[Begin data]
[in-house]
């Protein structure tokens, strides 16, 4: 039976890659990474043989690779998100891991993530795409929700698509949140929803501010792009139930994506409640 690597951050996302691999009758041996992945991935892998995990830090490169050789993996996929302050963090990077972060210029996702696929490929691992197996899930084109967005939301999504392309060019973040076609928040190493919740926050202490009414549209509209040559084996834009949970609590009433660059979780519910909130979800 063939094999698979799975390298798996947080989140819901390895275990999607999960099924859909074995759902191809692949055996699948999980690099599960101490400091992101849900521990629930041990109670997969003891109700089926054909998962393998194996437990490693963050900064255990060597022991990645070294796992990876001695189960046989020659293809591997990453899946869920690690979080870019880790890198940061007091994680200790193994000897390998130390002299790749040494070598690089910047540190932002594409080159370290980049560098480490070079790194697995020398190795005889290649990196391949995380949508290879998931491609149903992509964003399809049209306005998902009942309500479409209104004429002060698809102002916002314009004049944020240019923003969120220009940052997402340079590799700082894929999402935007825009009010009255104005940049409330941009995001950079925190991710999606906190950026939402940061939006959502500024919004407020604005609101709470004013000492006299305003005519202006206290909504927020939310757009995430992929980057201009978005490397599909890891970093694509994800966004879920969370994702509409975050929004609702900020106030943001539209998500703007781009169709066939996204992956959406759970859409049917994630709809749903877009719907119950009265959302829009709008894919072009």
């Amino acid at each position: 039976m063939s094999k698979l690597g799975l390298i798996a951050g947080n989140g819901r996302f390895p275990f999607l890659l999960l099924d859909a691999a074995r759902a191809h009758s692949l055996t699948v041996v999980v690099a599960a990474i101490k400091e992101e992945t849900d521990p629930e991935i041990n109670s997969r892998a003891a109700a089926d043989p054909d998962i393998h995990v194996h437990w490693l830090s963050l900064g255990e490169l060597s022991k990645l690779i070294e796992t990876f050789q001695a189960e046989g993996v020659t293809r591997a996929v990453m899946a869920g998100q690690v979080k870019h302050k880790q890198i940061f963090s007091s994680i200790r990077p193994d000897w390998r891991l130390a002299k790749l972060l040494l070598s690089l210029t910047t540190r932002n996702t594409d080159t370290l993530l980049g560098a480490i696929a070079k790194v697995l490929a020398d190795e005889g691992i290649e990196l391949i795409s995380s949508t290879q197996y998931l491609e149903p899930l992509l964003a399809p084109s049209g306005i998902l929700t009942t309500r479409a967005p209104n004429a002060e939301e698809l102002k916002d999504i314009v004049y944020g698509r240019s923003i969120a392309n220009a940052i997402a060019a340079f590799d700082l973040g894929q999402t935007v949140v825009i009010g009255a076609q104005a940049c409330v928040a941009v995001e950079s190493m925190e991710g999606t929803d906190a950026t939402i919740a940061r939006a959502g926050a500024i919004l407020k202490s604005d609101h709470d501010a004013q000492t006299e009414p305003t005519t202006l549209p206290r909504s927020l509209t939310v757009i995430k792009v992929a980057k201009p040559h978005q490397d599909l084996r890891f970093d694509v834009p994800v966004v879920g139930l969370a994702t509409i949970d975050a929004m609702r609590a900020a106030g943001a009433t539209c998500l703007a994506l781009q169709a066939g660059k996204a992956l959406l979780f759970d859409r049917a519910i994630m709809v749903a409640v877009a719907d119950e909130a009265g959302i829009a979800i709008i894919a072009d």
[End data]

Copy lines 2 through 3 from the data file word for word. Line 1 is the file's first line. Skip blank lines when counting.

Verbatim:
């Protein structure tokens, strides 16, 4: 039976890659990474043989690779998100891991993530795409929700698509949140929803501010792009139930994506409640 690597951050996302691999009758041996992945991935892998995990830090490169050789993996996929302050963090990077972060210029996702696929490929691992197996899930084109967005939301999504392309060019973040076609928040190493919740926050202490009414549209509209040559084996834009949970609590009433660059979780519910909130979800 063939094999698979799975390298798996947080989140819901390895275990999607999960099924859909074995759902191809692949055996699948999980690099599960101490400091992101849900521990629930041990109670997969003891109700089926054909998962393998194996437990490693963050900064255990060597022991990645070294796992990876001695189960046989020659293809591997990453899946869920690690979080870019880790890198940061007091994680200790193994000897390998130390002299790749040494070598690089910047540190932002594409080159370290980049560098480490070079790194697995020398190795005889290649990196391949995380949508290879998931491609149903992509964003399809049209306005998902009942309500479409209104004429002060698809102002916002314009004049944020240019923003969120220009940052997402340079590799700082894929999402935007825009009010009255104005940049409330941009995001950079925190991710999606906190950026939402940061939006959502500024919004407020604005609101709470004013000492006299305003005519202006206290909504927020939310757009995430992929980057201009978005490397599909890891970093694509994800966004879920969370994702509409975050929004609702900020106030943001539209998500703007781009169709066939996204992956959406759970859409049917994630709809749903877009719907119950009265959302829009709008894919072009």
């Amino acid at each position: 039976m063939s094999k698979l690597g799975l390298i798996a951050g947080n989140g819901r996302f390895p275990f999607l890659l999960l099924d859909a691999a074995r759902a191809h009758s692949l055996t699948v041996v999980v690099a599960a990474i101490k400091e992101e992945t849900d521990p629930e991935i041990n109670s997969r892998a003891a109700a089926d043989p054909d998962i393998h995990v194996h437990w490693l830090s963050l900064g255990e490169l060597s022991k990645l690779i070294e796992t990876f050789q001695a189960e046989g993996v020659t293809r591997a996929v990453m899946a869920g998100q690690v979080k870019h302050k880790q890198i940061f963090s007091s994680i200790r990077p193994d000897w390998r891991l130390a002299k790749l972060l040494l070598s690089l210029t910047t540190r932002n996702t594409d080159t370290l993530l980049g560098a480490i696929a070079k790194v697995l490929a020398d190795e005889g691992i290649e990196l391949i795409s995380s949508t290879q197996y998931l491609e149903p899930l992509l964003a399809p084109s049209g306005i998902l929700t009942t309500r479409a967005p209104n004429a002060e939301e698809l102002k916002d999504i314009v004049y944020g698509r240019s923003i969120a392309n220009a940052i997402a060019a340079f590799d700082l973040g894929q999402t935007v949140v825009i009010g009255a076609q104005a940049c409330v928040a941009v995001e950079s190493m925190e991710g999606t929803d906190a950026t939402i919740a940061r939006a959502g926050a500024i919004l407020k202490s604005d609101h709470d501010a004013q000492t006299e009414p305003t005519t202006l549209p206290r909504s927020l509209t939310v757009i995430k792009v992929a980057k201009p040559h978005q490397d599909l084996r890891f970093d694509v834009p994800v966004v879920g139930l969370a994702t509409i949970d975050a929004m609702r609590a900020a106030g943001a009433t539209c998500l703007a994506l781009q169709a066939g660059k996204a992956l959406l979780f759970d859409r049917a519910i994630m709809v749903a409640v877009a719907d119950e909130a009265g959302i829009a979800i709008i894919a072009d």